Lily of the valley herb is usually processed in crushed form in finished medicines and combination preparations. The prescription preparations contain precisely adjusted lily of the valley powder, i.e. powder that contains a precisely determined content of heart-active glycosides. The preparations are available by prescription in the form of tablets, dragees or drops. The homeopathic remedies available are usually available from pharmacies. 

Lily of the valley: what dose?

Unless otherwise prescribed, the average daily dose is 0.6 grams of the powdered, adjusted lily of the valley herb. The single dose is 0.2 grams.

 

Lily of the valley: It is not advisable to prepare your own

Since the dose that can be taken daily for therapeutic purposes is precisely defined and should not be exceeded, making your own tea is not recommended. The dose could not be adjusted precisely in a specially prepared tea.

When should you not take lily of the valley?

The use of lily of the valley preparations is contraindicated during ongoing therapy with digitalis glycosides (heart strengthening agents) and known potassium deficiency .

 

special instructions

Lily of the valley is considered a very poisonous plant, and this statement refers to all parts of the plant. Lily of the valley preparations should therefore only be taken under medical supervision.

When used in high doses, nausea, vomiting, and diarrhoea occur as other gastrointestinal complaints. Such symptoms and dizziness can be particularly severe in one to three-year-olds.

However, due to the problematic absorption of the toxins contained in the gastrointestinal tract, severe poisoning and fatal outcomes are usually not to be expected.

First aid for Lily of the Valley poisoning

If poisoned with Lily of the Valley, the first aid measure should be to induce vomiting and give charcoal powder and sodium sulfate. Gastric lavage is usually carried out directly in the clinic.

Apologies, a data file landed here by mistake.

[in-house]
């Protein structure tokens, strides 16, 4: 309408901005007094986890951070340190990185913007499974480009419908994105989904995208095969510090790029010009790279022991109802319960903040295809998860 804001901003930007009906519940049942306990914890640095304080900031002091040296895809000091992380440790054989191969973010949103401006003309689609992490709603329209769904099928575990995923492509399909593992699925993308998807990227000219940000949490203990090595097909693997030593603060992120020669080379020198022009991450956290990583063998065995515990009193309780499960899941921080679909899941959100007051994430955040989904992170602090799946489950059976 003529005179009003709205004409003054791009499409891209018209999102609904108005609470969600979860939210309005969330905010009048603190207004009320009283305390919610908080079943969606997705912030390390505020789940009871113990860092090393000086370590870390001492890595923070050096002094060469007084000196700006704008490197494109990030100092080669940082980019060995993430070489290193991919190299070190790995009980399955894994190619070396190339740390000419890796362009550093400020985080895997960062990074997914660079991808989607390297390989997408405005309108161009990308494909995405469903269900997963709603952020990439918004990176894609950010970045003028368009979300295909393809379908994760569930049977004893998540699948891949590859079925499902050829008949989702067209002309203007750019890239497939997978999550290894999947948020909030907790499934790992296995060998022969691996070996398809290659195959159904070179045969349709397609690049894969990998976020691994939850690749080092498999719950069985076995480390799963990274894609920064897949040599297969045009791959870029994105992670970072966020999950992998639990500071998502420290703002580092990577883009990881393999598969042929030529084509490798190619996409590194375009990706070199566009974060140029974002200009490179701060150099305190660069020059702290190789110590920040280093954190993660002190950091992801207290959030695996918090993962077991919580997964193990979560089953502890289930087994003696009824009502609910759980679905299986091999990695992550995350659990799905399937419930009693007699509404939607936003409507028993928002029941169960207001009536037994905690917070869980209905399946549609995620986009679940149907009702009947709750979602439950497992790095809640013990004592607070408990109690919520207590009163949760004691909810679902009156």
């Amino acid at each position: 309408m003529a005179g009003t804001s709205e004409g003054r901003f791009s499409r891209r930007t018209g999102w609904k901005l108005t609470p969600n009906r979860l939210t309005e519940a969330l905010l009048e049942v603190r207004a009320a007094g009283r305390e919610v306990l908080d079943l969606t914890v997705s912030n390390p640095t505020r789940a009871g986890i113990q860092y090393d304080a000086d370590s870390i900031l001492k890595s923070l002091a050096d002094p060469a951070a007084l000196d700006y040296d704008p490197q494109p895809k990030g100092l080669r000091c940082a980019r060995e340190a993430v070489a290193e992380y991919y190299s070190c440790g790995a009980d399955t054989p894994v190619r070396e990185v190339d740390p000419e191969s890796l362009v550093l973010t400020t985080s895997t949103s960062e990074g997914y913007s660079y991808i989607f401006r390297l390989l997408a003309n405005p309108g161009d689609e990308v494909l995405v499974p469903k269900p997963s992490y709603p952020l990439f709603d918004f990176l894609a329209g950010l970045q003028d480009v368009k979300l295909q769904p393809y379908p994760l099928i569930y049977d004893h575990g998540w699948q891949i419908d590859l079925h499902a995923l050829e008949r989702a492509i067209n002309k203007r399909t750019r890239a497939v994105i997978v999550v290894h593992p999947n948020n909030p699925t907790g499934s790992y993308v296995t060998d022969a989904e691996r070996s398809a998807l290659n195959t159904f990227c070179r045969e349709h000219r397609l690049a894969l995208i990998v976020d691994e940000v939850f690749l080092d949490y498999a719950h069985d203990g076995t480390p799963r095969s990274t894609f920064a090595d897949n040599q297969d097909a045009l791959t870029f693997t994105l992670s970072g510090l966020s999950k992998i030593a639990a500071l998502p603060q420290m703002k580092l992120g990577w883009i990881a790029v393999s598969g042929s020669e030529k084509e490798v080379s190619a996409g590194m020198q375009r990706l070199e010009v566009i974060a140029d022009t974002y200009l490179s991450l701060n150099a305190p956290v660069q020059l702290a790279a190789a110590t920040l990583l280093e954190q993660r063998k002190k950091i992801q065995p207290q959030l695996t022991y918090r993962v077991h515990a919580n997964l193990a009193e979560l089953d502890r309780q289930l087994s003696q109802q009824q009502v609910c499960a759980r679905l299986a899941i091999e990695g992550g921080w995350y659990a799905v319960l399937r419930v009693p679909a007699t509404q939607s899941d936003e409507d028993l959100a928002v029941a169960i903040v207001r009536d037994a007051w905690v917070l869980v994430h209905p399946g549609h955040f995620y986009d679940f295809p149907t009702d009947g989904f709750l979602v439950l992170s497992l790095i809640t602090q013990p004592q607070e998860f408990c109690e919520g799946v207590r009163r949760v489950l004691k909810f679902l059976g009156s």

Storing Lily of the Valley herb

Lily of the valley herb should be kept dry, protected from light and out of the reach of children.

Lily of the Valley – synonyms

German plant name: Lily of the Valley

German synonyms of the plant: Real Lily of the valley, familiar Lily of the valley, lady’s Lily, mayflower, mayflower, mail lily, tall Lily, iridescent Lily, faltering flower, eye work, sneezeweed, jumper, valley flower, glass flower, gentleman’s flower, chaldron, Waldron, snowdrop, zigzag

Latin plant name: Convallaria majalis L.

Latin synonyms of the plant: Convallaria fragrances, Convallaria latifolia, Convallaria mapping, Convallaria scapose, Polygonatum male

German drug name: Lily of the Valley herb

German synonyms of the drug: Mayflower herb, Lily of the Valley leaves

Latin drug name: The herb of Convallaria

Latin synonyms of the drug: Herba Convallariae, Herba Liliorum Convallium

English name: European Lily of the Valley, Lily-of-the-valley

Plant family Latin: Convallariaceae

Plant family German: Lily of the Valley

 

Lily of the Valley – effect

The cardiac glycosides it contains inhibit a specific transporter on the heart muscle cells (Na/K-ATPase), which increases the calcium content in the cells. This increases heart strength, reduces cardiac resistance by lowering venous pressure, and improves heart work and efficiency.

Convallatoxin also promotes sodium and potassium excretion and thus has a diuretic effect.

Lily of the valley: possible side effects

Taking Lily of the Valley herb can lead to nausea, vomiting and cardiac arrhythmia, especially if the dose is too high. Please also read the particular information under “Dosage”.